The Religion of John Rawls

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Tyler Cowen calls this piece, on Rawls' relationship to Christianity, "one of the best mid-length essays I've read in some time." I concur. Here's a passage from Rawls' senior thesis, entitled " A Brief Inquiry into the Meaning of Sin and Faith" (and written, as the title suggests, when he was still a believer), that gives you a taste of the Christian thinker he might have been:

We reject mysticism because it seeks a union which excludes all particularity, and wants to overcome all distinctions. Since the universe is in its essence communal and personal, mysticism cannot be accepted. The Christian dogma of the resurrection of the body shows considerable profundity on this point. The doctrine means that we shall be resurrected in our full personality and particularity, and that salvation is the full restoration of the whole person, not the wiping away of particularity. Salvation integrates personality into community, it does not destroy personality to dissolve it into some mysterious and meaningless "One."

I wonder whether the young Rawls qualified his use of the term "mysticism" elsewhere in the essay, since what he's critiquing here strikes me as a particular form of mystical pursuit - the kind that we associated with pantheism in general, and Eastern religion in particular. The mysticism that's specific to Christianity - from John on Patmos to Saint John of the Cross; from Teresa of Avila to Teresa of Calcutta - has always sought a union with God that specifically doesn't exclude particularity and distinction, or seek the dissolution of individuality in the warm bath of divine love. This is why the image of romantic love (brides and bridegrooms, a lover seeking his beloved, etc.) has long been a dominant metaphor in Christian mystical writing: It evokes a union that achieves intimacy and ecstasy without sacrificing personality or bodily integrity - an encounter that brings us face to face with God, but doesn't require our being subsumed into Him.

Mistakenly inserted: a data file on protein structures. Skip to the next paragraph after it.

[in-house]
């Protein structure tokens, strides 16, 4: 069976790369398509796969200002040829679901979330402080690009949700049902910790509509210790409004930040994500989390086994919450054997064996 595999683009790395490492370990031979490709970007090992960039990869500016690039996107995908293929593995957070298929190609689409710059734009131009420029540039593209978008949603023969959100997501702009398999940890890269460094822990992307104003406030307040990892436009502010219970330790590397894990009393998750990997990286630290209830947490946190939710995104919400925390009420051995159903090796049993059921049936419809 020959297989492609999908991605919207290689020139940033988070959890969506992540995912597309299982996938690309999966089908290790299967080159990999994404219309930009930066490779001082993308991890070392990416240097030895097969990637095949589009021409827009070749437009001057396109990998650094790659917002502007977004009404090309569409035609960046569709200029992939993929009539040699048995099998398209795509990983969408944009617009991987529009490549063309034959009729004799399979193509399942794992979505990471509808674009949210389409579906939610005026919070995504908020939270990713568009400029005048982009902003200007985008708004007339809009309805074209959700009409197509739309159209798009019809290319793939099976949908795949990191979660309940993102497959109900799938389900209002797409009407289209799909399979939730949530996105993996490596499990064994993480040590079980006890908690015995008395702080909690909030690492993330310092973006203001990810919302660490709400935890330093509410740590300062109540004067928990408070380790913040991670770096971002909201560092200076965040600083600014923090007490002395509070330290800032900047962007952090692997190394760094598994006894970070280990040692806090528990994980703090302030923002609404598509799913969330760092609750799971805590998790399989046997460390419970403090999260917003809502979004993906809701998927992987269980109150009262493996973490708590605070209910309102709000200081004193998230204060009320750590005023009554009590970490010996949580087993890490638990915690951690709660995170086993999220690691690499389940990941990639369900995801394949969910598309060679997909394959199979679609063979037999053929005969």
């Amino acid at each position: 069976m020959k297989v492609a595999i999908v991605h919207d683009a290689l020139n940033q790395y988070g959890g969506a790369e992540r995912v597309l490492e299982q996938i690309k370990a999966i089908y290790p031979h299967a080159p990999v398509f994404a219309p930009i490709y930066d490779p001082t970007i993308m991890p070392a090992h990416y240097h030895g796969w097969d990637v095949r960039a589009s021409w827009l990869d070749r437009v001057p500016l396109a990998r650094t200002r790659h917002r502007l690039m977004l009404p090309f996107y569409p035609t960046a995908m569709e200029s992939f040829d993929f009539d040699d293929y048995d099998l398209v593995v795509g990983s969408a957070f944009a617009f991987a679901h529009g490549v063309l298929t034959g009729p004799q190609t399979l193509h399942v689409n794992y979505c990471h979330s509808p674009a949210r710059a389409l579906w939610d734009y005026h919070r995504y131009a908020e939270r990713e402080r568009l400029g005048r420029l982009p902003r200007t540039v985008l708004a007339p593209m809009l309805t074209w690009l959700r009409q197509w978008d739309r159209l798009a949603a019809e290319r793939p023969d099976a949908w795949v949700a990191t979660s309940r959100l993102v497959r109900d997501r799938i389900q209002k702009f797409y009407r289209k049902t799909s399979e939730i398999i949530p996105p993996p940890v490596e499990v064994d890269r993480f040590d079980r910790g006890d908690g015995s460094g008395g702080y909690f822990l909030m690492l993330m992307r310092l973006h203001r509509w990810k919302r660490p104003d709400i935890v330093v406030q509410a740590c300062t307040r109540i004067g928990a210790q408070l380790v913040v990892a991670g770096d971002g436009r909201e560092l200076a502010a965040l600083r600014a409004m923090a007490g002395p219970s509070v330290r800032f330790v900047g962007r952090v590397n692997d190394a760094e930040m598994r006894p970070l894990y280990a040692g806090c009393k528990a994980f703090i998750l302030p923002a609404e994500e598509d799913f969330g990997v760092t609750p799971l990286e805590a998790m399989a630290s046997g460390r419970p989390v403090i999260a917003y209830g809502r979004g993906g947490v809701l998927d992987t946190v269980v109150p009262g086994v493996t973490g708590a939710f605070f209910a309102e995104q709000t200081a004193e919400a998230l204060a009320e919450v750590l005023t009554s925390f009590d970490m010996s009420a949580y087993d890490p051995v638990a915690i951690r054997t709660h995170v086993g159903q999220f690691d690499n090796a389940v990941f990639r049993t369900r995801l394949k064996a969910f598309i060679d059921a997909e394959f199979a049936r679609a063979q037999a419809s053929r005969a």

But I suppose I don't have to wonder exactly what Rawls meant: I can go buy the book.

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Ross Douthat is a former writer and editor at The Atlantic.

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